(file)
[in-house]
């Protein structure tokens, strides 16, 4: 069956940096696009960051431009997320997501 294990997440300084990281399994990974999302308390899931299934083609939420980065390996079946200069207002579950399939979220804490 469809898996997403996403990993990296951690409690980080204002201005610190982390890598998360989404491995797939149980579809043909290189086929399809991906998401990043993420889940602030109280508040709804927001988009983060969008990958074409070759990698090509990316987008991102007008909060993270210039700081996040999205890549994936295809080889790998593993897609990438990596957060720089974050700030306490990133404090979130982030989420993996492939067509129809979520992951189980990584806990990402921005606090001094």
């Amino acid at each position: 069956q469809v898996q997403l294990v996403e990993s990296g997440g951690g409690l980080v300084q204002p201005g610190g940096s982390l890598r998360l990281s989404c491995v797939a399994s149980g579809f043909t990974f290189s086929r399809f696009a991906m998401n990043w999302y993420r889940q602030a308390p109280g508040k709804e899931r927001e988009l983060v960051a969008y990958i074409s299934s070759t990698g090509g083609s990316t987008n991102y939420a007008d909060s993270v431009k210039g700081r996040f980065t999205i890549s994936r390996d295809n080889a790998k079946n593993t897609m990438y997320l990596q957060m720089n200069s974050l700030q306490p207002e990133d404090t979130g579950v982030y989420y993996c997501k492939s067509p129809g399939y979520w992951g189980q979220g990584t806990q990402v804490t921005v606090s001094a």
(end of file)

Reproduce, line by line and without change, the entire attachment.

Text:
[in-house]
């Protein structure tokens, strides 16, 4: 069956940096696009960051431009997320997501 294990997440300084990281399994990974999302308390899931299934083609939420980065390996079946200069207002579950399939979220804490 469809898996997403996403990993990296951690409690980080204002201005610190982390890598998360989404491995797939149980579809043909290189086929399809991906998401990043993420889940602030109280508040709804927001988009983060969008990958074409070759990698090509990316987008991102007008909060993270210039700081996040999205890549994936295809080889790998593993897609990438990596957060720089974050700030306490990133404090979130982030989420993996492939067509129809979520992951189980990584806990990402921005606090001094």
């Amino acid at each position: 069956q469809v898996q997403l294990v996403e990993s990296g997440g951690g409690l980080v300084q204002p201005g610190g940096s982390l890598r998360l990281s989404c491995v797939a399994s149980g579809f043909t990974f290189s086929r399809f696009a991906m998401n990043w999302y993420r889940q602030a308390p109280g508040k709804e899931r927001e988009l983060v960051a969008y990958i074409s299934s070759t990698g090509g083609s990316t987008n991102y939420a007008d909060s993270v431009k210039g700081r996040f980065t999205i890549s994936r390996d295809n080889a790998k079946n593993t897609m990438y997320l990596q957060m720089n200069s974050l700030q306490p207002e990133d404090t979130g579950v982030y989420y993996c997501k492939s067509p129809g399939y979520w992951g189980q979220g990584t806990q990402v804490t921005v606090s001094a």